Now a rule in the horror genre, and actually all of cinema, sequels and sometimes prequels suck, simply stated, but a few do outshine the first, namely Godfather Part II (1974), clearly a superior movie, but when horror does it’s a rarity, which brings us to Mike Flanagan who directed the film and co-wrote with Jeff Howard. Mike, who incidentally, is from Salem, Massachusetts, ideally the right person to head up an occult movie (merely joking), but he directed two other movies in 2016 – Hush and Before I Wake, and just completed the horror thriller Gerald’s Game (2017). This movie listed as following the previous dullish film Ouija, though more of a prequel either way shocked the audiences off their seats and money, working from a budget of $9 million and grossed $79 million in the theaters alone, an impressive win for the Universal Pictures released flick. In fact Mike is on a hot streak, with re-imaging of Shirley Jackson’s classic 1959 novel The Haunting of Hill House, likely one of the best ghost stories of all time, for a Netflix original series.
First, no need to see or know anything about part one, forget about it completely, this movie takes an opposite direction into frightful moments. Conveying a story filled with scares, an emotional heartstring tugging, the care about the character both in the movie and from the viewers, telling of a needed backstory. Alice Zander (Elizabeth Reaser) not just a con artist, she believes she’s a part of the healing process, still aching as well as her daughters for emotional and financial support from the loss of her husband. Once the introduction of the Ouija board everything changes into a very spooky overtone, Flanagon doesn’t wait too long before bringing the device, jus t the right amount of timing, showing his experience. The movie informs of three rules (none actually exists) but so believable many of them implemented into the lore of using the spirit board. Those rules, never play alone, don’t use in a graveyard, and always say “goodbye”; all three of them violated. Things take a dramatic turn involving Doris (Lulu Wilson) and the sinister vibes begin building quickly pulling the family into turmoil, but mother not noticing it fast enough. She’s enthralled her communicating with her husband and girl’s daddy, and now she contains the ability of some devilish deeds and movements. Meanwhile Lina (Annalise Basso), more willingly to believe that everything just isn’t good, and danger setting up in the household, faster than any uninvited in-law overstaying their welcome. Throughout the flick, natural scares occur, from the loud customary bangs recalled from The Haunting (1963) to frightful low tone moans and loud unexpected screams all causing one to jump and stay nervous long after the movie ends.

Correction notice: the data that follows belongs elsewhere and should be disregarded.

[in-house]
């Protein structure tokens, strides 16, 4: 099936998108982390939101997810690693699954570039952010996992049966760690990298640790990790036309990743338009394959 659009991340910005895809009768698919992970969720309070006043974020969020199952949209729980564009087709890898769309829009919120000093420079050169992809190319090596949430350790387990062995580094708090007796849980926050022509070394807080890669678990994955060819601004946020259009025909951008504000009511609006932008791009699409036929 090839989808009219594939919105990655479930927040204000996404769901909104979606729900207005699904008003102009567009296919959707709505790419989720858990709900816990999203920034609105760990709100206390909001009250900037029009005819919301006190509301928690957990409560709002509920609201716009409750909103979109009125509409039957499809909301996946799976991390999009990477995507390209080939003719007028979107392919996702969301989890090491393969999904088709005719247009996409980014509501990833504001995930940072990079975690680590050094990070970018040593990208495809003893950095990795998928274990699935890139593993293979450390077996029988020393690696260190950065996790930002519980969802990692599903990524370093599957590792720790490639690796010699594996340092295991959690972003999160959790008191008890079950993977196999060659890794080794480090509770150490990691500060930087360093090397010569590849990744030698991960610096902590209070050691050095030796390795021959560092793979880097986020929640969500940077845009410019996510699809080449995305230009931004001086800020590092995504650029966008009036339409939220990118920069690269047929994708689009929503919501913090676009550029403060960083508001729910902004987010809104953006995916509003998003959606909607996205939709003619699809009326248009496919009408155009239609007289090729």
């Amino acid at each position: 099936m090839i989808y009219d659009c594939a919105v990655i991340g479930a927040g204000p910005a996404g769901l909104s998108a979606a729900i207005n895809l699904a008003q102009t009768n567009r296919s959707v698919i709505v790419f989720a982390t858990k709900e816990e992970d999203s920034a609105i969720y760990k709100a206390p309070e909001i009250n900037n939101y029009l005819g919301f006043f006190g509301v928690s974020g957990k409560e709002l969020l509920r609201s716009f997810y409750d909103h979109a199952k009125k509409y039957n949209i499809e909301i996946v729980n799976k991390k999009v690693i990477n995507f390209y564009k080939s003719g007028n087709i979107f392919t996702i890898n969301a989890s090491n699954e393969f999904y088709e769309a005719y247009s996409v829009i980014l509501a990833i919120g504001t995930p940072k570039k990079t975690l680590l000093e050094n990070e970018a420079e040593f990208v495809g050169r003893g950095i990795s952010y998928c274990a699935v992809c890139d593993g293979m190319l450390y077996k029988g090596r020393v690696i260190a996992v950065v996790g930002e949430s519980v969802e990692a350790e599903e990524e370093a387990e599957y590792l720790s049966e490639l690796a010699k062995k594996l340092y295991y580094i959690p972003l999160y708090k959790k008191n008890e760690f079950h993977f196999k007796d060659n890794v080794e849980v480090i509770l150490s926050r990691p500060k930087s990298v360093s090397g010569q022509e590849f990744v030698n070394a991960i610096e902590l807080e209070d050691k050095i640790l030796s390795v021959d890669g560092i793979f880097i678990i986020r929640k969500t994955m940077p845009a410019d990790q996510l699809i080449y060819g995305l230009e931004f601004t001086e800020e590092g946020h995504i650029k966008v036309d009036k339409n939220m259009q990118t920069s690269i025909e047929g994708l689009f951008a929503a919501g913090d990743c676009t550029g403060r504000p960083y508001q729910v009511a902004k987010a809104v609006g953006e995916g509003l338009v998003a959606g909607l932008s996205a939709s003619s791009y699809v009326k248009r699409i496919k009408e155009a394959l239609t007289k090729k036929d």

The movie deployed certain techniques, of the early 70s to achieve the authentic shots, using antique lenses, scene fades, and camera zooms, than the preferred steadicams, also extended that further by implementing dust on the negative, subtle warping of the audio track, and many wonderful old-school elements. All characters given depth and well developed, giving the actors lots of information allowing them to explore that sense of loss and the desire to reconnect a basic emotion. The writers understood the emotional connections of love and loss, it makes the character more accepted by audiences and allows for more scares, again understand the psychological works for better scenes and more interesting stories than merely slash and stab movies. In addition, the set design works well and lures the audience in deeper for scares and created and storyline to work well with both teens and adults for the PG-13 rating, which didn’t reduce the emotional level, because everyone young and old have attended a funeral or at least loss someone they cared for deeply. Flanagan generated honest scares, none of the cheap jump scene scares, which only encourage repeat watching from the audience, and thereby generating a new Halloween favorite.
If you desire a thrilling scary ride, than Ouija: Origin of Evil definitely is the movie to watch with lights out, and bowl of popcorn, and with someone with either loves horror films or a complete scaredy-cat. There’s no bucket of gore or splattering of blood, rather just a good solid scary movie, finally time to rejoice with screams and shouts!